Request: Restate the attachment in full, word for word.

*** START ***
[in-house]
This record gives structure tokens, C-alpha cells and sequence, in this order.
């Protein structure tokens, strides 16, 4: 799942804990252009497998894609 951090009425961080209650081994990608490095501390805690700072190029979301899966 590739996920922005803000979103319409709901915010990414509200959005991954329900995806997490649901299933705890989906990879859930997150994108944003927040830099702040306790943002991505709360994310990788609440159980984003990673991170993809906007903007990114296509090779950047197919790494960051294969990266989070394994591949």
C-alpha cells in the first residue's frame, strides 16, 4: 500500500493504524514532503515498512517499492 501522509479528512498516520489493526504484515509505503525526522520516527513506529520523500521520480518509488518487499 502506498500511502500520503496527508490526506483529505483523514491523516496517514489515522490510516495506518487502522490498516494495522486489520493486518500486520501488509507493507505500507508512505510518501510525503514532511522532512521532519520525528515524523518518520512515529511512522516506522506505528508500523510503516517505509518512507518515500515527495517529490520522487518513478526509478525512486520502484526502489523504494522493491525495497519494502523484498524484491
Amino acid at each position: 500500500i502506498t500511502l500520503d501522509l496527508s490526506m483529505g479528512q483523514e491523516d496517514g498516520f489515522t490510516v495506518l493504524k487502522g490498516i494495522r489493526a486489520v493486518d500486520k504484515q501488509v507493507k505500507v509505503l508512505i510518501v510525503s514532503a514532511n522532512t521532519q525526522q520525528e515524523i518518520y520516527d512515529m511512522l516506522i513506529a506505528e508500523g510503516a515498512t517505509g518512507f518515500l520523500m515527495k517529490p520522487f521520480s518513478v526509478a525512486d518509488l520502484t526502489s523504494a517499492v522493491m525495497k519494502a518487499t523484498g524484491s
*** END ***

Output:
[in-house]
This record gives structure tokens, C-alpha cells and sequence, in this order.
């Protein structure tokens, strides 16, 4: 799942804990252009497998894609 951090009425961080209650081994990608490095501390805690700072190029979301899966 590739996920922005803000979103319409709901915010990414509200959005991954329900995806997490649901299933705890989906990879859930997150994108944003927040830099702040306790943002991505709360994310990788609440159980984003990673991170993809906007903007990114296509090779950047197919790494960051294969990266989070394994591949």
C-alpha cells in the first residue's frame, strides 16, 4: 500500500493504524514532503515498512517499492 501522509479528512498516520489493526504484515509505503525526522520516527513506529520523500521520480518509488518487499 502506498500511502500520503496527508490526506483529505483523514491523516496517514489515522490510516495506518487502522490498516494495522486489520493486518500486520501488509507493507505500507508512505510518501510525503514532511522532512521532519520525528515524523518518520512515529511512522516506522506505528508500523510503516517505509518512507518515500515527495517529490520522487518513478526509478525512486520502484526502489523504494522493491525495497519494502523484498524484491
Amino acid at each position: 500500500i502506498t500511502l500520503d501522509l496527508s490526506m483529505g479528512q483523514e491523516d496517514g498516520f489515522t490510516v495506518l493504524k487502522g490498516i494495522r489493526a486489520v493486518d500486520k504484515q501488509v507493507k505500507v509505503l508512505i510518501v510525503s514532503a514532511n522532512t521532519q525526522q520525528e515524523i518518520y520516527d512515529m511512522l516506522i513506529a506505528e508500523g510503516a515498512t517505509g518512507f518515500l520523500m515527495k517529490p520522487f521520480s518513478v526509478a525512486d518509488l520502484t526502489s523504494a517499492v522493491m525495497k519494502a518487499t523484498g524484491s